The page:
But even that important meeting pales in numbers when compared to professional association meetings and trade shows. Special Libraries Association (also in New York in 2003, just a month after the ITI show) is international in scope with an important exhibit hall. The American Library Association produces two gigantic conferences with exhibits annually, drawing crowds numbering 15,000-25,000 and including overseas exhibitors and attendees.
Neither of these organizations is resting on its laurels through revolutionary changes in the profession. ALA is holding focus groups at its Midwinter meeting to discuss how to make its conferences "more relevant to the ‘Gen Xers and Gen Y's.'" Commending ITI's announcement, SLA executive director Janice R. Lachance remarked that such reinventions are "a common facet of any business system and something our profession has always done."
With the successful integration of Online, Inc. in 2002 (http://newsbreaks.infotoday.com/nbreader.asp?ArticleID=17183) and other strategic acquisitions and alliances, ITI has become the largest for-profit publisher and event planner in the U.S. for the information professional market, reaching public, school, academic, corporate, and independent librarians and information professionals, virtually all of whom, of course, now use electronic information. When questioned about the target audience for the reinvented 2005 meeting, Hogan asserted that ITI will not abandon information professionals, but that it wants to embrace new constituencies as well: "market researchers, publishers, content managers, and other information consumers in professional and commercial settings ... to accurately reflect what is going on in our field."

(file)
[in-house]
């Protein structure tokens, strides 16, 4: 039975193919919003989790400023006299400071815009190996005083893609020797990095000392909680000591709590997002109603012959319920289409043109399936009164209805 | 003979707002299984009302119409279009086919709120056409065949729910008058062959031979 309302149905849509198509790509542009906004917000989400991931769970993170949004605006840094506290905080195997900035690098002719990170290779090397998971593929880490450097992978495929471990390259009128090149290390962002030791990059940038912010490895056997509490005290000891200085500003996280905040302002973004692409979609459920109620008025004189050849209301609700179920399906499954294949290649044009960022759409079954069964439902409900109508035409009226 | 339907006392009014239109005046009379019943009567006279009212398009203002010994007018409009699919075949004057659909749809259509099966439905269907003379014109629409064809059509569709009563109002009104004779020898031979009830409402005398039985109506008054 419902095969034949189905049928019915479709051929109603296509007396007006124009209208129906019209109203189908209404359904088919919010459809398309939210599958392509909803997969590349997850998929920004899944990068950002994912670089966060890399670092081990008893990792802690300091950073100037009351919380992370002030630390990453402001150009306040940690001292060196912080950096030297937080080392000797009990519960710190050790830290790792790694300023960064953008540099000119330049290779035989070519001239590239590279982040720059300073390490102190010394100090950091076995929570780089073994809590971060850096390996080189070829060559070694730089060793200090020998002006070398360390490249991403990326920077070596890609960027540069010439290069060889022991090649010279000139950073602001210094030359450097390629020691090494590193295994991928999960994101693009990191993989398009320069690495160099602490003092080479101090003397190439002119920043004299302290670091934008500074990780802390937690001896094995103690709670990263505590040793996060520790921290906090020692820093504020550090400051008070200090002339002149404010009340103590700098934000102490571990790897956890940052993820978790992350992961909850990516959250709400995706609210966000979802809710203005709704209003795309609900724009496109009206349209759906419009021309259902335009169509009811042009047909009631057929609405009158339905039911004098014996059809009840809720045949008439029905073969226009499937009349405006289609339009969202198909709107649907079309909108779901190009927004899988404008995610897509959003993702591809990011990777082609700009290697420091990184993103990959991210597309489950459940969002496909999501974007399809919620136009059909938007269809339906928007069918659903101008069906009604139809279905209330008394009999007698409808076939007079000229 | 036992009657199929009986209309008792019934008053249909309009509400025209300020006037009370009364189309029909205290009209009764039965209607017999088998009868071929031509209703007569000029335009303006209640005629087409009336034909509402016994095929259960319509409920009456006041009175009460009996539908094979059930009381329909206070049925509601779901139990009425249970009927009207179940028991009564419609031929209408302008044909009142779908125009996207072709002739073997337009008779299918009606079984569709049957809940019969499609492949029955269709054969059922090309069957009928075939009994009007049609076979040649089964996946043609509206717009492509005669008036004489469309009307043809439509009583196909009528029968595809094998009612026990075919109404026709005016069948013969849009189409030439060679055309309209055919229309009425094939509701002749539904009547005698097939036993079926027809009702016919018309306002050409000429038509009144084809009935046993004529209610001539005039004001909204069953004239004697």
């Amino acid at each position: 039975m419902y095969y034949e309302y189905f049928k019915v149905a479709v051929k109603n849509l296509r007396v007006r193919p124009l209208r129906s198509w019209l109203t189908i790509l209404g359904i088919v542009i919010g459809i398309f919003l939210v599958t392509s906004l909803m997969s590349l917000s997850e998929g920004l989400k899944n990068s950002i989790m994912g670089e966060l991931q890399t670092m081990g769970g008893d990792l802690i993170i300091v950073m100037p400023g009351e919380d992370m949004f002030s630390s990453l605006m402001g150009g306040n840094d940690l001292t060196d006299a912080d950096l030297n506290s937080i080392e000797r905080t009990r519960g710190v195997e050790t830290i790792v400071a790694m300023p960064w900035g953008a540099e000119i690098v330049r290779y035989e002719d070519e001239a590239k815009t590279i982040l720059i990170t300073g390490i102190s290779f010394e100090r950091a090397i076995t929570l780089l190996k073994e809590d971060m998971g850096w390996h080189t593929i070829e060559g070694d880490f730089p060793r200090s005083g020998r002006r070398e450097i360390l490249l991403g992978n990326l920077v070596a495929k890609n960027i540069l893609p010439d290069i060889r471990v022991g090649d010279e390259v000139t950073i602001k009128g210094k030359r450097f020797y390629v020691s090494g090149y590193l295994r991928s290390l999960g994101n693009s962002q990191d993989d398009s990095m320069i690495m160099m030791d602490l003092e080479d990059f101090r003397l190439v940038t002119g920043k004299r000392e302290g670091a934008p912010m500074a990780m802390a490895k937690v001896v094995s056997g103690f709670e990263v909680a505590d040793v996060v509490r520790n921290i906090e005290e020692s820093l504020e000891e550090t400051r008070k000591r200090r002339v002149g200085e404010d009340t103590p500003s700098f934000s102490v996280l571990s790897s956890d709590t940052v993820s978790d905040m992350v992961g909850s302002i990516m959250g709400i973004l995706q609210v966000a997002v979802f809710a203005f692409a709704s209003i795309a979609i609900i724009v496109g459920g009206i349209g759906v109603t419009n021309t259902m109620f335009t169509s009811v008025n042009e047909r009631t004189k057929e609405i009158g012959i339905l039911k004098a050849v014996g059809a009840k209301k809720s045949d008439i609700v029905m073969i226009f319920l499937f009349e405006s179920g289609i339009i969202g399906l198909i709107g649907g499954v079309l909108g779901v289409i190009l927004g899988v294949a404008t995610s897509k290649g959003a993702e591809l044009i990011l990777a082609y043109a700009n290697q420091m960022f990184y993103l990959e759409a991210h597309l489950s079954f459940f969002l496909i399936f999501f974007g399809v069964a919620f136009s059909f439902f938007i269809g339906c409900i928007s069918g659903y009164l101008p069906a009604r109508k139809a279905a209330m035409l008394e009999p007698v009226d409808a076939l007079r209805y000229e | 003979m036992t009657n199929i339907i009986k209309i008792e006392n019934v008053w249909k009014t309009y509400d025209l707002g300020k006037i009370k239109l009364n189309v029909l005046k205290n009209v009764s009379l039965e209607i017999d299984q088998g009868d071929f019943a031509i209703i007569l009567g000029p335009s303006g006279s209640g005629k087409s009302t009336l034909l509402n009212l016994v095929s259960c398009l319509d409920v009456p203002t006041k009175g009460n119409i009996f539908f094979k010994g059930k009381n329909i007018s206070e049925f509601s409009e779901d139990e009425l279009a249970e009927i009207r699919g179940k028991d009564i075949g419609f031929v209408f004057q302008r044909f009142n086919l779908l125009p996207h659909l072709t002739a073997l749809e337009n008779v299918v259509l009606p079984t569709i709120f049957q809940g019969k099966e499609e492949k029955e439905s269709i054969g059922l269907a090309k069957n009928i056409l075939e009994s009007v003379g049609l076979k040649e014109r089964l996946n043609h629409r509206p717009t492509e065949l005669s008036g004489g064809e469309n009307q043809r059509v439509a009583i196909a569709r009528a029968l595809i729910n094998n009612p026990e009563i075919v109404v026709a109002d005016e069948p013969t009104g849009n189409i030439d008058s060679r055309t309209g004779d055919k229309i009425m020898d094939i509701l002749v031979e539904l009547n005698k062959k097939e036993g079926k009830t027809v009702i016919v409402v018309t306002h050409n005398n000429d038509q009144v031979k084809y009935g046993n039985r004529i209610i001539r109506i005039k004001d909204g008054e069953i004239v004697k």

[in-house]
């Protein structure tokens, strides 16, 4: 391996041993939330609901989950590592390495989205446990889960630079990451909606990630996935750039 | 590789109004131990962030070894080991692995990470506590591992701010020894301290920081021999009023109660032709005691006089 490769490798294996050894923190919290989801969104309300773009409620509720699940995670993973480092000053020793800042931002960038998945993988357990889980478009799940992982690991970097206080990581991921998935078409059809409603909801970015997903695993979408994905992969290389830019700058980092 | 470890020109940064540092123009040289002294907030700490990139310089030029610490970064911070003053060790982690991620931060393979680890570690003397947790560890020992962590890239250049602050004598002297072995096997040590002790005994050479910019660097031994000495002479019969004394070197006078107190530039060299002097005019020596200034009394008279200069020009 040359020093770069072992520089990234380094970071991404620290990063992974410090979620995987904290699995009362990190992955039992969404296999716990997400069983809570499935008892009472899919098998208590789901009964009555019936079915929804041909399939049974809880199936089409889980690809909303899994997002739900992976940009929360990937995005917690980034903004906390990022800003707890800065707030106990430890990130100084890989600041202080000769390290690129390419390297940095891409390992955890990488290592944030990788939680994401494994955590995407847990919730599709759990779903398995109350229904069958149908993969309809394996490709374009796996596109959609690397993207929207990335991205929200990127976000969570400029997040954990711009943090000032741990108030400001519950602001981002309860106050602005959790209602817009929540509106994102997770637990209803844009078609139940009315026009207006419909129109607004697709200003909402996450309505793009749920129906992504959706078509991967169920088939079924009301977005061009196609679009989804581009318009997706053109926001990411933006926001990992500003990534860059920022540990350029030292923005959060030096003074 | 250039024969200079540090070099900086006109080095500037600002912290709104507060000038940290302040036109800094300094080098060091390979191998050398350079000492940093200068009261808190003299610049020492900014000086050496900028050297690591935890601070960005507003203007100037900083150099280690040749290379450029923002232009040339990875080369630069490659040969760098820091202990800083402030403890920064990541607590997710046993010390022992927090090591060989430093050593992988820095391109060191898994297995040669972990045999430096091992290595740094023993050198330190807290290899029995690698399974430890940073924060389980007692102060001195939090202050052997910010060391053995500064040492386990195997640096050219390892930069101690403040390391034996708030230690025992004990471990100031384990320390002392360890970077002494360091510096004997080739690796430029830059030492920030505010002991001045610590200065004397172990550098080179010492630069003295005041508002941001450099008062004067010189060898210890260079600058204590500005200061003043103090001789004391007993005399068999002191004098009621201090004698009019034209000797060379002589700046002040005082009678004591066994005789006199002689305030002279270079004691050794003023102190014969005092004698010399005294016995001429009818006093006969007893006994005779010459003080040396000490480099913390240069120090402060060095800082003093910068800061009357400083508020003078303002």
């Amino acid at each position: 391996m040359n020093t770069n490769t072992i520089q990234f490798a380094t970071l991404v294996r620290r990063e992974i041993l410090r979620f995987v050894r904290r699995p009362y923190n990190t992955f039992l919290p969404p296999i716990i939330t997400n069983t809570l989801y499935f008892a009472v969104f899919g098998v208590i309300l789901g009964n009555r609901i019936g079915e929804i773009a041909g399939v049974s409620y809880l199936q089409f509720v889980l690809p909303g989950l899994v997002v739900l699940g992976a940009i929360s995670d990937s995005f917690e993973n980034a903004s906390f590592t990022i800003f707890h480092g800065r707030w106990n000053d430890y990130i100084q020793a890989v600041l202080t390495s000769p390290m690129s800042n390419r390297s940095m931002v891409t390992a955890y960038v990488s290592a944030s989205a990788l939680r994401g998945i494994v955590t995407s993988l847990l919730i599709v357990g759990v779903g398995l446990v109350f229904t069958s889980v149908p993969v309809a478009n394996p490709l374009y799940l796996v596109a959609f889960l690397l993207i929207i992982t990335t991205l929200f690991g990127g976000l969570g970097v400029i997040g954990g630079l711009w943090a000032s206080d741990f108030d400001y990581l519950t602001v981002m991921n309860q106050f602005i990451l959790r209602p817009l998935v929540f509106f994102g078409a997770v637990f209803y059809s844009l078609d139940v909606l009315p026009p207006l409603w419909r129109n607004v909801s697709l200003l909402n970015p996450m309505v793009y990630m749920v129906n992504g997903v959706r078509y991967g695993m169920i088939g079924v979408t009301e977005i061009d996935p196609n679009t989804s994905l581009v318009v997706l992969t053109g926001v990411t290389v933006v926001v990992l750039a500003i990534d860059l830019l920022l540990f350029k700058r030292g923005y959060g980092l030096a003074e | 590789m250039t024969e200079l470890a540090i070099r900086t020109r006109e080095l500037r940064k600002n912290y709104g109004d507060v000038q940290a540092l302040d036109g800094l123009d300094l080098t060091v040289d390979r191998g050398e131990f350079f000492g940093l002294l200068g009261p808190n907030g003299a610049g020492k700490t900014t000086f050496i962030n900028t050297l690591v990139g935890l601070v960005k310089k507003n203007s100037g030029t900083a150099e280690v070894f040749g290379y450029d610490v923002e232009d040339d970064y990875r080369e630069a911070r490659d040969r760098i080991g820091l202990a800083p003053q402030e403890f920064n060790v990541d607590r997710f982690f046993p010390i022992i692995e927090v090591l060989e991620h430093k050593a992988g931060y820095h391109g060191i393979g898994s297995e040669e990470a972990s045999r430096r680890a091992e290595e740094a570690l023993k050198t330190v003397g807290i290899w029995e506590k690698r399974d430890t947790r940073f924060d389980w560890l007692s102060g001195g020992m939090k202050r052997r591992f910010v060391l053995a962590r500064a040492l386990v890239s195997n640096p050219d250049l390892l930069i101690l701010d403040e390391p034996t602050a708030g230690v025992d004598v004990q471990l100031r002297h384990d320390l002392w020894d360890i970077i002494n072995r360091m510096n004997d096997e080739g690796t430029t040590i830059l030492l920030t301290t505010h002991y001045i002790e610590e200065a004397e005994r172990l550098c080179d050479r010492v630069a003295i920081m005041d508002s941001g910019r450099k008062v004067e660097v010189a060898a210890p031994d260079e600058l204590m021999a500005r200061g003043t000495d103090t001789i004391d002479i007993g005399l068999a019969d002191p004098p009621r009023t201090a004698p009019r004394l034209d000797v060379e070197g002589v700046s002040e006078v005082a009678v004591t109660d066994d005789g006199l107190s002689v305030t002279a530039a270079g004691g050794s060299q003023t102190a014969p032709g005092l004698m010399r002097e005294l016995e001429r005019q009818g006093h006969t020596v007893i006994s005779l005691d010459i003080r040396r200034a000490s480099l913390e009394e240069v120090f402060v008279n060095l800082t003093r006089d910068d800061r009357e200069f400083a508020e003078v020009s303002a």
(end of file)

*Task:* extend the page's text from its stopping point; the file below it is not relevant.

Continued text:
During this hiatus year, ITI continues with a series of smaller, focused meetings in several venues. In May, the New York Hilton will be host to three simultaneous events.
- ITI's traveling WebSearch University convenes in New York for the first time, providing well-known experts in an intensive learning experience to help competitive intelligence professionals, market researchers, financial analysts, and librarians get "beyond Google."
- Streaming Media East 2004, with a multitrack program and exhibit hall, will enable technology and business professionals to explore streaming technology in business, education, and government environments.
- A new program, Enterprise Search Summit '04, will address IT managers, information and knowledge architects, content managers, and Web publishers and developers; it will feature practical information on selecting and implementing enterprise search software and the integration of structured and unstructured content within organizations.
With these and its larger Computers in Libraries and Internet Librarian events, it's clear that ITI has at least six characters in search of authors adept enough to discern the right staging and story for several audiences. Will they become reprisals, sequels, or a panoply of really new shows? We have been advised that there are no sacred cows. So don't necessarily count on an extravaganza in May, or New York, but do count on the ability of ITI to embrace and define the evolving information market and leverage its various segments to produce shows—of whatever size—that can be compelling. "Online" has had a rollicking good run. Now it's time to turn out the lights.